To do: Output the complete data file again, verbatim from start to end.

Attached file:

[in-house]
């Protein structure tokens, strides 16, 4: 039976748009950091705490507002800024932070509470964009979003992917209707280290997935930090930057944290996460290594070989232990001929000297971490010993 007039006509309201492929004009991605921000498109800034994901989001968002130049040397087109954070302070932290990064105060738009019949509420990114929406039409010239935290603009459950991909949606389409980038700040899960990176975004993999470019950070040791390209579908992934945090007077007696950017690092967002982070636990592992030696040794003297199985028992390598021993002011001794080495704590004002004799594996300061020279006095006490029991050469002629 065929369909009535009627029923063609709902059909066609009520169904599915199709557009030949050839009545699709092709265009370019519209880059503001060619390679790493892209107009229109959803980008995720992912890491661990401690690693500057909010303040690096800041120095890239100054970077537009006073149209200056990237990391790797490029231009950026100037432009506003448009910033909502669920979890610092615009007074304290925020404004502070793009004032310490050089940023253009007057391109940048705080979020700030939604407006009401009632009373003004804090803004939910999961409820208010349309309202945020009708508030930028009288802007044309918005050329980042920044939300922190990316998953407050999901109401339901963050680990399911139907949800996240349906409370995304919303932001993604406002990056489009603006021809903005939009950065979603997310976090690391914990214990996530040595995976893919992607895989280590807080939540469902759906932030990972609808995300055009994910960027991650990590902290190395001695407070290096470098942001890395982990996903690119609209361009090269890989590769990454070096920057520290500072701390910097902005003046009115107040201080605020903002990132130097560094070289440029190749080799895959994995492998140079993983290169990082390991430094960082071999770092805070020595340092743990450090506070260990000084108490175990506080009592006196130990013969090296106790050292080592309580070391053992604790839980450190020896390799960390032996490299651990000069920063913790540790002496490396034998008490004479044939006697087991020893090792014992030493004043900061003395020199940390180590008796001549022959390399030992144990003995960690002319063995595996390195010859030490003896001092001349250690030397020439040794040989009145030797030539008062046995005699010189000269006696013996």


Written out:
[in-house]
């Protein structure tokens, strides 16, 4: 039976748009950091705490507002800024932070509470964009979003992917209707280290997935930090930057944290996460290594070989232990001929000297971490010993 007039006509309201492929004009991605921000498109800034994901989001968002130049040397087109954070302070932290990064105060738009019949509420990114929406039409010239935290603009459950991909949606389409980038700040899960990176975004993999470019950070040791390209579908992934945090007077007696950017690092967002982070636990592992030696040794003297199985028992390598021993002011001794080495704590004002004799594996300061020279006095006490029991050469002629 065929369909009535009627029923063609709902059909066609009520169904599915199709557009030949050839009545699709092709265009370019519209880059503001060619390679790493892209107009229109959803980008995720992912890491661990401690690693500057909010303040690096800041120095890239100054970077537009006073149209200056990237990391790797490029231009950026100037432009506003448009910033909502669920979890610092615009007074304290925020404004502070793009004032310490050089940023253009007057391109940048705080979020700030939604407006009401009632009373003004804090803004939910999961409820208010349309309202945020009708508030930028009288802007044309918005050329980042920044939300922190990316998953407050999901109401339901963050680990399911139907949800996240349906409370995304919303932001993604406002990056489009603006021809903005939009950065979603997310976090690391914990214990996530040595995976893919992607895989280590807080939540469902759906932030990972609808995300055009994910960027991650990590902290190395001695407070290096470098942001890395982990996903690119609209361009090269890989590769990454070096920057520290500072701390910097902005003046009115107040201080605020903002990132130097560094070289440029190749080799895959994995492998140079993983290169990082390991430094960082071999770092805070020595340092743990450090506070260990000084108490175990506080009592006196130990013969090296106790050292080592309580070391053992604790839980450190020896390799960390032996490299651990000069920063913790540790002496490396034998008490004479044939006697087991020893090792014992030493004043900061003395020199940390180590008796001549022959390399030992144990003995960690002319063995595996390195010859030490003896001092001349250690030397020439040794040989009145030797030539008062046995005699010189000269006696013996």